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Modeling Honey Bee Populations.

Torres DJ, Ricoy UM, Roybal S - PLoS ONE (2015)

Bottom Line: Understanding the recent decline in honey bee colonies hinges on understanding the factors that impact each of these different age castes.Subsequently, we study transient bee population dynamics by building upon the modeling foundation established by Schmickl and Crailsheim and Khoury et al.We also conduct sensitivity studies and show the effects of parameter variations on the colony population.

View Article: PubMed Central - PubMed

Affiliation: Department of Mathematics and Physical Science, Northern New Mexico College, Espanola, NM, USA.

ABSTRACT
Eusocial honey bee populations (Apis mellifera) employ an age stratification organization of egg, larvae, pupae, hive bees and foraging bees. Understanding the recent decline in honey bee colonies hinges on understanding the factors that impact each of these different age castes. We first perform an analysis of steady state bee populations given mortality rates within each bee caste and find that the honey bee colony is highly susceptible to hive and pupae mortality rates. Subsequently, we study transient bee population dynamics by building upon the modeling foundation established by Schmickl and Crailsheim and Khoury et al. Our transient model based on differential equations accounts for the effects of pheromones in slowing the maturation of hive bees to foraging bees, the increased mortality of larvae in the absence of sufficient hive bees, and the effects of food scarcity. We also conduct sensitivity studies and show the effects of parameter variations on the colony population.

No MeSH data available.


Related in: MedlinePlus

Model comparison of brood with experimental data.
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pone.0130966.g010: Model comparison of brood with experimental data.

Mentions: We extract experimental data from Fig 3a and 3b from Schmickl and Crailsheim [13] to construct two figures. Fig 9 compares our model with experimental population of adult bees from sources Omholt [37], Fukuda [38], and Bühlmann [39]. Schmickl and Crailsheim normalize the experimental data because the experimental data was collected for different sizes of honey bee colonies. Fig 10 compares our model with the experimental brood population from sources Bretschko [40], Bodenheimer [41] and Kunert and Crailsheim [42]. Our model colony seems to lie within the range of variability of experimental data, although our brood size peak seems high and our adult bee size peak seems low. Becher et al. [14] also compare their model with the empirical data from [37–39]. They also include brood cell data from Imdorf et al. [43] who show that the number of brood cells peaks between 23,000 to 34,000. We acknowledge that the dynamics of experimental bee populations will depend on the geographical location and length of the foraging season [7].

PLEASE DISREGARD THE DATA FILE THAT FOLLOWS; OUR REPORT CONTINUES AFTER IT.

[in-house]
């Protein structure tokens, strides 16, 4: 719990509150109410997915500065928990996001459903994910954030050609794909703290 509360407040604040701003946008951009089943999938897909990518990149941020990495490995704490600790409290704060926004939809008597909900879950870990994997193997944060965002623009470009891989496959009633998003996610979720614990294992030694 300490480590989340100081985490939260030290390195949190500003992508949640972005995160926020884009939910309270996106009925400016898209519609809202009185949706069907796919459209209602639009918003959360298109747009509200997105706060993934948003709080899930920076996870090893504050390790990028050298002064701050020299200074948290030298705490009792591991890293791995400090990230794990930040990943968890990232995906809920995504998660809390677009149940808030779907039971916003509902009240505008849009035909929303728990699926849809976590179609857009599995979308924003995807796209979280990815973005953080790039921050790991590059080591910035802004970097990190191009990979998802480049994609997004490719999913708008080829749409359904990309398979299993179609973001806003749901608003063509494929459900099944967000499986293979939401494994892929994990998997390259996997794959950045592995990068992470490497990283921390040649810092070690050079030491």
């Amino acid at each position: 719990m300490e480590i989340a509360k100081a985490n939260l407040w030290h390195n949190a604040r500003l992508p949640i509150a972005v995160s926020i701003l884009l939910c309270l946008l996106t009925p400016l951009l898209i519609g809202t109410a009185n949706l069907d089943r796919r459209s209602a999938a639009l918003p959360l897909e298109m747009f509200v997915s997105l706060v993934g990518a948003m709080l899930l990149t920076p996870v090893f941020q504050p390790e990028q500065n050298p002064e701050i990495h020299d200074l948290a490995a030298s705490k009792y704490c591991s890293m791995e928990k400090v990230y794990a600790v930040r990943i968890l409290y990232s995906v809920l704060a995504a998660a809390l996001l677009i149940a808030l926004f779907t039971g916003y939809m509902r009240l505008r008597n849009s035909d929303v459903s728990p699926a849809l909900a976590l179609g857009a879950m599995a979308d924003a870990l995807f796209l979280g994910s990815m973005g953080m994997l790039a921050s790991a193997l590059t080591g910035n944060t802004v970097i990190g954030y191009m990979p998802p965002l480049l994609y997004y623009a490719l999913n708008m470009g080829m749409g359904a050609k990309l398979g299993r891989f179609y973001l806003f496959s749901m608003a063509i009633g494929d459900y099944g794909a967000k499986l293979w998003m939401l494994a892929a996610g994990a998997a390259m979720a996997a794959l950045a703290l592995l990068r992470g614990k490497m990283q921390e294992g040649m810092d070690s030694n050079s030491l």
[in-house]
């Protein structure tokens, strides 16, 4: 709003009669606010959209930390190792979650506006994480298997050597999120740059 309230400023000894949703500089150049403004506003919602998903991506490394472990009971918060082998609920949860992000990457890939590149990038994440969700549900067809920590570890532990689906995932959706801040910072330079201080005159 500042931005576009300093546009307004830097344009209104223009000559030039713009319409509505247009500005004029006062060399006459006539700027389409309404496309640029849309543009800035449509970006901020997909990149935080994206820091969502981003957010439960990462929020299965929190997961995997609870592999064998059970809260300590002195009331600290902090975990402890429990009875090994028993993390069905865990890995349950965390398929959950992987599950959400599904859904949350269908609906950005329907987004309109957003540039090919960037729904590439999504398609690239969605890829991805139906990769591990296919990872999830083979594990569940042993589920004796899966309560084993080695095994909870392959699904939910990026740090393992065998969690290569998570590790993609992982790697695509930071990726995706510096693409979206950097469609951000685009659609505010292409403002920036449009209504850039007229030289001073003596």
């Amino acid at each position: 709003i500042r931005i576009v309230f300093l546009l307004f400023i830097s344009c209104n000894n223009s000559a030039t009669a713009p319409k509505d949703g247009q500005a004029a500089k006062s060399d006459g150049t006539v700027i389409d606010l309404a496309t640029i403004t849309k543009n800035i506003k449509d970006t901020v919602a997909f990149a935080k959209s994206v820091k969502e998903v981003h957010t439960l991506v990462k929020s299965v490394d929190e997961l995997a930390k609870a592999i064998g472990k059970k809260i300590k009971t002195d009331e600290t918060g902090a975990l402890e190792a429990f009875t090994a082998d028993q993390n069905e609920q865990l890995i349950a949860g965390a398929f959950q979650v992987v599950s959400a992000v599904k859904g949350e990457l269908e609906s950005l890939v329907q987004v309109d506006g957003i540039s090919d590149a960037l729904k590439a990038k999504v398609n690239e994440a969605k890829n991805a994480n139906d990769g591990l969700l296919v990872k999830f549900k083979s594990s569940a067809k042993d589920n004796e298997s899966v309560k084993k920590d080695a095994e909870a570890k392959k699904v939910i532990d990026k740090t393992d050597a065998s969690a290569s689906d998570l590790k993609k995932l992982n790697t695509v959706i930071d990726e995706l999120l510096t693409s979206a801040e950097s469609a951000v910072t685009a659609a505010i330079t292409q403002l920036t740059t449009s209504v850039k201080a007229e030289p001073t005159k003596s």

Modeling Honey Bee Populations.

Torres DJ, Ricoy UM, Roybal S - PLoS ONE (2015)

Model comparison of brood with experimental data.
© Copyright Policy
Related In: Results  -  Collection

License
Show All Figures
getmorefigures.php?uid=PMC4493160&req=5

pone.0130966.g010: Model comparison of brood with experimental data.
Mentions: We extract experimental data from Fig 3a and 3b from Schmickl and Crailsheim [13] to construct two figures. Fig 9 compares our model with experimental population of adult bees from sources Omholt [37], Fukuda [38], and Bühlmann [39]. Schmickl and Crailsheim normalize the experimental data because the experimental data was collected for different sizes of honey bee colonies. Fig 10 compares our model with the experimental brood population from sources Bretschko [40], Bodenheimer [41] and Kunert and Crailsheim [42]. Our model colony seems to lie within the range of variability of experimental data, although our brood size peak seems high and our adult bee size peak seems low. Becher et al. [14] also compare their model with the empirical data from [37–39]. They also include brood cell data from Imdorf et al. [43] who show that the number of brood cells peaks between 23,000 to 34,000. We acknowledge that the dynamics of experimental bee populations will depend on the geographical location and length of the foraging season [7].

Bottom Line: Understanding the recent decline in honey bee colonies hinges on understanding the factors that impact each of these different age castes.Subsequently, we study transient bee population dynamics by building upon the modeling foundation established by Schmickl and Crailsheim and Khoury et al.We also conduct sensitivity studies and show the effects of parameter variations on the colony population.

View Article: PubMed Central - PubMed

Affiliation: Department of Mathematics and Physical Science, Northern New Mexico College, Espanola, NM, USA.

ABSTRACT
Eusocial honey bee populations (Apis mellifera) employ an age stratification organization of egg, larvae, pupae, hive bees and foraging bees. Understanding the recent decline in honey bee colonies hinges on understanding the factors that impact each of these different age castes. We first perform an analysis of steady state bee populations given mortality rates within each bee caste and find that the honey bee colony is highly susceptible to hive and pupae mortality rates. Subsequently, we study transient bee population dynamics by building upon the modeling foundation established by Schmickl and Crailsheim and Khoury et al. Our transient model based on differential equations accounts for the effects of pheromones in slowing the maturation of hive bees to foraging bees, the increased mortality of larvae in the absence of sufficient hive bees, and the effects of food scarcity. We also conduct sensitivity studies and show the effects of parameter variations on the colony population.

No MeSH data available.


Related in: MedlinePlus